Fast & Easy Fish Cleaning Tips for Walleye, Perch, and Panfish

January 31, 2009 by  

By Chris Hustad

The fish cleaning techniques described here are nothing new, and is mainly intended for beginners. This process takes about a minute for each fish, depending on experience. The example shown is using a walleye, but can work all the same on perch, crappies and bluegills. On those crappies, you DO NOT need to scale it first. I hope this increases your ability at cleaning fish.

Slice fish behind the gills all the way to the backbone but don’t sever. You’ll want to angle the knife towards the head so you don’t waste part of the walleye or perch fillet.

Now work the knife along backbone being careful not to cut through it. You’ll want to run the knife all the way to the tail, but leave the skin still attached (don’t cut through).
Now lay the fish out, skin side down. Take your sharp fillet knife and run the knife all the way down the fillet. Keep the knife along the skin so you don’t waste any of the fillet.

You will cut away the fillet from the skin, so you’ll only see a fillet remaing.

Take your fillet knife and go under the rib bones from the top to the bottom, cutting rib bones free. You will want to keep the knife RIGHT UNDER the bones, so you can conserve most of the fillet. It is very important to have a clean knife for this step.

After that you’re pretty much done. You can see what’s on the left is the final product, you can throw the rest away. Rinse off the fillet, stick it in a plastic sealable bag and fill with water until submerged (will eliminate freezer burn). Now it’s ready for the freezer if not the grill or frying pan.
Also you can cut out the cheeks of the fish. This is the best part of the fish, and it’s worth it!


Comments

10 Comments on "Fast & Easy Fish Cleaning Tips for Walleye, Perch, and Panfish"

  1. Vin on Wed, 4th Nov 2009 2:01 pm 

    I lived in Michigans U.P. for 6 years and had a friend that showed me this method after he tired of waiting to cook the fish. Sure goes a lot quicker! Helps when you’ve got a _bucket full_ of fish to clean! Cheers, – Vin

  2. craig p on Sun, 29th Nov 2009 9:14 am 

    never heard of eating the cheeks but i will try it after i catch some on my next outing happy fishing

  3. ronin on Thu, 14th Jan 2010 1:56 am 

    nice method
    i gotta try it sometime
    and should defenitly try the cheek :)
    all the best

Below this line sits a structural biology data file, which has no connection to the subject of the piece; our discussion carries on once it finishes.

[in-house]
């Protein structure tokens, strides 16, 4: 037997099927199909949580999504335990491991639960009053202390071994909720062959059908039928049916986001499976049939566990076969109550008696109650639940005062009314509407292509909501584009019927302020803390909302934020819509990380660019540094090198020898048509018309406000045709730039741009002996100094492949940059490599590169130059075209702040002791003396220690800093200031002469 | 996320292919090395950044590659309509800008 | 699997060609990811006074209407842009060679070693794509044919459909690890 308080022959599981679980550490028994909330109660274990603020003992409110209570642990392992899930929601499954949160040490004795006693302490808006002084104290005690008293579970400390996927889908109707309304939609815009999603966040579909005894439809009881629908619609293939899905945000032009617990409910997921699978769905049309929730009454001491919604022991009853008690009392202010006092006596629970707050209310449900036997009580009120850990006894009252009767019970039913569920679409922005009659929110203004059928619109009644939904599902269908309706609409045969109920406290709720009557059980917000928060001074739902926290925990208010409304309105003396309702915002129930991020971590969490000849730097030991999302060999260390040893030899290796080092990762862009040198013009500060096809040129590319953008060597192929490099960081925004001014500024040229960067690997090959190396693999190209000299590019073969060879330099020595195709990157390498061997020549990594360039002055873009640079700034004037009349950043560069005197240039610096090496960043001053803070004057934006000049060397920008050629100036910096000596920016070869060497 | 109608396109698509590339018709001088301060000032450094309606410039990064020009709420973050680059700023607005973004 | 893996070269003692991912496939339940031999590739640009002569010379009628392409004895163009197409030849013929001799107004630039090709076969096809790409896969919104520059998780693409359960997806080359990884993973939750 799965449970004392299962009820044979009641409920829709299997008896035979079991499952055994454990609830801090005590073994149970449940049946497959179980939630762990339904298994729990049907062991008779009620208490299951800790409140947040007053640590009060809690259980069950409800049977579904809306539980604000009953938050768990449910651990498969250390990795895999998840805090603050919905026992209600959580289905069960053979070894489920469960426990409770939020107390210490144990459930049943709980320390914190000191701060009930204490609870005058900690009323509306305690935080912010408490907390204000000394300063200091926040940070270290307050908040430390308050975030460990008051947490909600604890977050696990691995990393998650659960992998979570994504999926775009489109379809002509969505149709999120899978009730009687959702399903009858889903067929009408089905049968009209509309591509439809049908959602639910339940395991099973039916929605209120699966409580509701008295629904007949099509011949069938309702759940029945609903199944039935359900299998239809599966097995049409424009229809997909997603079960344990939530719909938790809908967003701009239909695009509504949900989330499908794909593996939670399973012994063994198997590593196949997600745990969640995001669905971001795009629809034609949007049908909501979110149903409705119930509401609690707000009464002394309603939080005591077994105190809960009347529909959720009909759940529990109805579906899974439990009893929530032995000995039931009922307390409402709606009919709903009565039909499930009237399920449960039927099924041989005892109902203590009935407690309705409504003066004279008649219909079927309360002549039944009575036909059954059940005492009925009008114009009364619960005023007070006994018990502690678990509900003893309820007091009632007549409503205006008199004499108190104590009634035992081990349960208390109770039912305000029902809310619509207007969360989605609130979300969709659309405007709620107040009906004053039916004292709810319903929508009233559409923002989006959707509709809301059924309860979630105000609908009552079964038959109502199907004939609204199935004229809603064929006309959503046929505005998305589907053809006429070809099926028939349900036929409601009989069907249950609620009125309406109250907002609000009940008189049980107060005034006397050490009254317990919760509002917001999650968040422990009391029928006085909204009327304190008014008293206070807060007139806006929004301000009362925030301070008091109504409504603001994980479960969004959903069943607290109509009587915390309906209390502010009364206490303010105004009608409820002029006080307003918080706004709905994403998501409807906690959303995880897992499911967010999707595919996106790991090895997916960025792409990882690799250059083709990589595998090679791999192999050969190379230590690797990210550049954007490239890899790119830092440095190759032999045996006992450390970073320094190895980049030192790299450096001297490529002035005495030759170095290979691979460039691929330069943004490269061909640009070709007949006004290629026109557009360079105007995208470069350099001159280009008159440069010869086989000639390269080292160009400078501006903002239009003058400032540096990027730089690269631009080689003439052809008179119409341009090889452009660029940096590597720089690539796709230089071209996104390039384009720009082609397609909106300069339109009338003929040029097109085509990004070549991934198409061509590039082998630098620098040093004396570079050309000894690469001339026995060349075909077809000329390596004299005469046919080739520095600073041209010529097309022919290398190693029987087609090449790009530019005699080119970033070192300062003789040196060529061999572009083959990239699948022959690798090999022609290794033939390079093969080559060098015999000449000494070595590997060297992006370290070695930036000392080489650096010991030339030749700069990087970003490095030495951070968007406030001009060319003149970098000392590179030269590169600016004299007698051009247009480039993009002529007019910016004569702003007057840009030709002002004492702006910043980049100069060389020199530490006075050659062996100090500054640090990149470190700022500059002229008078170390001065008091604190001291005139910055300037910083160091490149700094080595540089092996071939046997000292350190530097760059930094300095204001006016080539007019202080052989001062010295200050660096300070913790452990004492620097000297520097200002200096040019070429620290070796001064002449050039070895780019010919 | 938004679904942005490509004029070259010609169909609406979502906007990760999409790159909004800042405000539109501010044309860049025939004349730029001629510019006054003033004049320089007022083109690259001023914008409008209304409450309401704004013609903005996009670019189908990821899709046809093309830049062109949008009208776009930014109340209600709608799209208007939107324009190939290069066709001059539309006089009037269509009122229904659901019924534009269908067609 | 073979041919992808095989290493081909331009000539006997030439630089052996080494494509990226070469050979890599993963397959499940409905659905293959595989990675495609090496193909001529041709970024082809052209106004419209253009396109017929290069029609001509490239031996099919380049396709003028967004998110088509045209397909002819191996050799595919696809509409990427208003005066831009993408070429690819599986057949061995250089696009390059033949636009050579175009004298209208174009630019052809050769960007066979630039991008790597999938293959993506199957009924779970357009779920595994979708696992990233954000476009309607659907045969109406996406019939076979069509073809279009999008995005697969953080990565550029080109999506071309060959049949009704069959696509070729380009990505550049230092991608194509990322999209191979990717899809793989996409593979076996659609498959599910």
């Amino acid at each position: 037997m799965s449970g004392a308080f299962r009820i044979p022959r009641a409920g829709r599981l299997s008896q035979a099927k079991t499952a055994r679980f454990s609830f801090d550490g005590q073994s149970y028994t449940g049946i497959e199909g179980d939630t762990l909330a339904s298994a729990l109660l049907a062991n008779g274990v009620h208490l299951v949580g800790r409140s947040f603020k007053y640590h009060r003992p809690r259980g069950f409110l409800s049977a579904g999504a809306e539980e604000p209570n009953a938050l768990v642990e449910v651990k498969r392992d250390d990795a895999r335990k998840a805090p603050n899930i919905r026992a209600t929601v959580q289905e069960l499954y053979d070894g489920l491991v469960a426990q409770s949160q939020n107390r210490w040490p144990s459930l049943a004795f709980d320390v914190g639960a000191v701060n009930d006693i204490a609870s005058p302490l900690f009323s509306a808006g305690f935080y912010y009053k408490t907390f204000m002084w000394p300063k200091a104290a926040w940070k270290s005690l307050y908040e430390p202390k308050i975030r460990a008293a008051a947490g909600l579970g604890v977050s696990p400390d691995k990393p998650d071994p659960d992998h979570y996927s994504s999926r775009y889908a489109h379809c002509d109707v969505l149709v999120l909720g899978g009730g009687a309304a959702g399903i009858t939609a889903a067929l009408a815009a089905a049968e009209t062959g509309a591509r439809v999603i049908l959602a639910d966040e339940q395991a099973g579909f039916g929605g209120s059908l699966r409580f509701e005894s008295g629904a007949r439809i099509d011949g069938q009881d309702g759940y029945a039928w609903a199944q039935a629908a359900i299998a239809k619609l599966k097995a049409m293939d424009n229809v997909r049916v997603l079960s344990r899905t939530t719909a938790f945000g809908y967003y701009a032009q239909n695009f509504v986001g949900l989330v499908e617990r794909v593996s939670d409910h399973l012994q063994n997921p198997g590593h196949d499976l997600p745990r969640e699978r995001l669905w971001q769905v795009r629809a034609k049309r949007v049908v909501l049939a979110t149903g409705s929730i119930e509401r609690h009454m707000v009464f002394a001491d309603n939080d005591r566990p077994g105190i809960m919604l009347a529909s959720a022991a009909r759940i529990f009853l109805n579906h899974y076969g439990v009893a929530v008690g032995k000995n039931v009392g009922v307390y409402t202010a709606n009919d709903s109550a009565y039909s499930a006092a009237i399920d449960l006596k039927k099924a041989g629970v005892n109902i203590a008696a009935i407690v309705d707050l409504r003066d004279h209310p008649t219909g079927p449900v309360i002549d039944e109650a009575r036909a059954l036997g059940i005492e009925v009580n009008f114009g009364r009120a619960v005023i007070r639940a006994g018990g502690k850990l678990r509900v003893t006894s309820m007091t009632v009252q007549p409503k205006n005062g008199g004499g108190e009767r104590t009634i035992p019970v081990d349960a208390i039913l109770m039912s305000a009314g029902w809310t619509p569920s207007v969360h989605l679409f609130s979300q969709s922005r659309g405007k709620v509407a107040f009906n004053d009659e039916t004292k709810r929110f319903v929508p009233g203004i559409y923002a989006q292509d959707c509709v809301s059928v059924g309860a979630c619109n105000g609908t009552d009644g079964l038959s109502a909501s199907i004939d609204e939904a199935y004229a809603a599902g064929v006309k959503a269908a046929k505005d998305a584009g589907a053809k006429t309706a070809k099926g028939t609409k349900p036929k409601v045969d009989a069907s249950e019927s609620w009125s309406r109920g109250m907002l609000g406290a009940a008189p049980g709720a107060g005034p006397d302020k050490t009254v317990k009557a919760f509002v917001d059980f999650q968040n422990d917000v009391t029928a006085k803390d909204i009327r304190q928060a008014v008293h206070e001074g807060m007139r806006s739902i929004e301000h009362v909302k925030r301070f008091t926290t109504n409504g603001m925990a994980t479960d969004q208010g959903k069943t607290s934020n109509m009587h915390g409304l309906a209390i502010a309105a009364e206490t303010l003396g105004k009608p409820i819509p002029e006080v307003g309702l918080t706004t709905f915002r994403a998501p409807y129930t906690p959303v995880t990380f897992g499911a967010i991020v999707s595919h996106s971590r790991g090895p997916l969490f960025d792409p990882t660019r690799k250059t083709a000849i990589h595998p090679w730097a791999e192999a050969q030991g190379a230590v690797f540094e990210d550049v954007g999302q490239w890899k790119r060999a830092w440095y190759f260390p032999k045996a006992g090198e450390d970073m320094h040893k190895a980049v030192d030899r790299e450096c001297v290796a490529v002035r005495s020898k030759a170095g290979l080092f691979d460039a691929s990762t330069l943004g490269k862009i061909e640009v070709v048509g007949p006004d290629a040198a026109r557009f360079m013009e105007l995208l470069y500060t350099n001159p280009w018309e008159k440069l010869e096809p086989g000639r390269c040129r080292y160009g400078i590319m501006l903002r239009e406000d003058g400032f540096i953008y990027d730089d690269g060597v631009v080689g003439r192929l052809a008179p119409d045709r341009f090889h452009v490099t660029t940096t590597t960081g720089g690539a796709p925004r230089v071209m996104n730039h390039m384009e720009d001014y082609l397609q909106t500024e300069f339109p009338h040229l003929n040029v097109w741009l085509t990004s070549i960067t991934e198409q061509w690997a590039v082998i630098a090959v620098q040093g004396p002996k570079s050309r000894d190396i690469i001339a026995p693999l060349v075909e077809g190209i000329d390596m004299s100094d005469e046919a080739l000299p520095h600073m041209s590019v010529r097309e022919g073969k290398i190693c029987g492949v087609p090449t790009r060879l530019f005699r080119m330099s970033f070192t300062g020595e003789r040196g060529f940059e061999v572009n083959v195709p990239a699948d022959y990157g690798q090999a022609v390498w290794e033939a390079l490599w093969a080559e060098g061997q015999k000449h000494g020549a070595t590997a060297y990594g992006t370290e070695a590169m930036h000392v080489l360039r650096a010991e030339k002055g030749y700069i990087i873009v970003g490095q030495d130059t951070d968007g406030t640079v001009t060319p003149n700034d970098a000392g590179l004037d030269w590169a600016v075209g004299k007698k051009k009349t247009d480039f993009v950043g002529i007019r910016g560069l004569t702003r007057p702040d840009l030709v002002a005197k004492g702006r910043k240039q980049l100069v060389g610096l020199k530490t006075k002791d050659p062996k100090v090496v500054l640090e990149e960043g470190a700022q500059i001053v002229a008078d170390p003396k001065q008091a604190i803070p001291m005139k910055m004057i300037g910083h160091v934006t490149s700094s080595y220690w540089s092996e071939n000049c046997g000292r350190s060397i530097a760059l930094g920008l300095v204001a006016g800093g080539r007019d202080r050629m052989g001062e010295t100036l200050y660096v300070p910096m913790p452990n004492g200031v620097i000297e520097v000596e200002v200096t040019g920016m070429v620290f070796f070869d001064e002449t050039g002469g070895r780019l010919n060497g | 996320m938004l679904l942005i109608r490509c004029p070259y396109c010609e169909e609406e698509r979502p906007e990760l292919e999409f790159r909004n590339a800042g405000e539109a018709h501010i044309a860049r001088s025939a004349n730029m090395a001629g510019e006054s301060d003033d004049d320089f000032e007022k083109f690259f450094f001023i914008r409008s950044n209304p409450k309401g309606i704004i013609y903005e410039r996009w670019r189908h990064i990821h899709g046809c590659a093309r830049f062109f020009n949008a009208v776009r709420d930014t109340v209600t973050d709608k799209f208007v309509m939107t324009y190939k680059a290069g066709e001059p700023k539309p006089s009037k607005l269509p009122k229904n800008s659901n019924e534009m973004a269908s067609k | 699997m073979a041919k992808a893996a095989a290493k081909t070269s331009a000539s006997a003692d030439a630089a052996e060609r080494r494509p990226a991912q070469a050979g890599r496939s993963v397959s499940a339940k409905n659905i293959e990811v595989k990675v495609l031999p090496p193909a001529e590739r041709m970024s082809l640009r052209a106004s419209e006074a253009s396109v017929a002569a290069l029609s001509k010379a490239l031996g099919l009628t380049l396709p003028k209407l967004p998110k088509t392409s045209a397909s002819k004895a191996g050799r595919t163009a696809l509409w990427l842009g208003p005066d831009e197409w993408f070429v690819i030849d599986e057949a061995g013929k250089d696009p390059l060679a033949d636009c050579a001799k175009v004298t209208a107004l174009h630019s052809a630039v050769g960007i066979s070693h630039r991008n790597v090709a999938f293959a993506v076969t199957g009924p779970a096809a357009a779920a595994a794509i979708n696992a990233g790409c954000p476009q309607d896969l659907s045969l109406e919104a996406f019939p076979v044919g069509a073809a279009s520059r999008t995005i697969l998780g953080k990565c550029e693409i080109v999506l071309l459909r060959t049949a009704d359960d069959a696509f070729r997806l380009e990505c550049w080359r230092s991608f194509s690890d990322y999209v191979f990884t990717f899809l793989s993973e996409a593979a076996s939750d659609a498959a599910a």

4. Daryl Wetzstein on Wed, 30th Jun 2010 5:58 pm 

    I have cleaned many walleyes in the past and your example is right on but I was just wondering if there is a way to remove bones from the fillet. I have learned the technique of bone removal from northern pike but I have yet to make a walleye fillet boneless. Is there such a method??

  5. admin on Thu, 1st Jul 2010 8:56 pm 

    With this method, there shouldn’t be any bones. Just takes practice.

  6. Joe on Fri, 13th Aug 2010 2:35 am 

    Excellent cleaning description & pics!! Finaly, It’s much more clear to me. Thanks!!

  7. Ron Holtcamp on Sat, 4th Dec 2010 4:30 pm 

    This method is excellent. Try it with an electric fillet knife.
    Cuts time in half.

  8. Glenn on Mon, 11th Apr 2011 12:02 pm 

    Another technique to get the fillet 100% boneless is to make 2 small cuts on either side of the lateral line(looking at the pics above this would be the red streak) from the tail end of the fillet. Once this is done grab either the top portion or lower portion of the fillet and pull it from the mudvein(lateral bones running thru the middle of the fillet). Grab the mudvein and separate it from the other piece of fillet and it is 100% boneless.

  9. Austin on Mon, 9th May 2011 3:52 pm 

    Ive learned a different form of this method from tradition im doing a school project and also Im a middle schooler

  10. Mr Angler on Thu, 25th Aug 2011 4:05 am 

    I am heading out to do some fishing myself. I like your method and mine is only slightly different. My dad taught me a slower way when I was a kid. He started with the gill cut then went down the backbone cutting into the meat only slightly. After passing the ribs he would slice all the way throughf and completely sever the tail. next he would cut from the gills up the belly and connect with the previous cut. After removing the skin with pliers he would cut the meat away from the ribs. I changed filleting methods when I moved out, and never got why he did it that way. Has anyone else done it that way before? I will hand it to him that while I was practicing it it did prevent me from ever getting bones in the fillets, although this may be true of other techniques as well.

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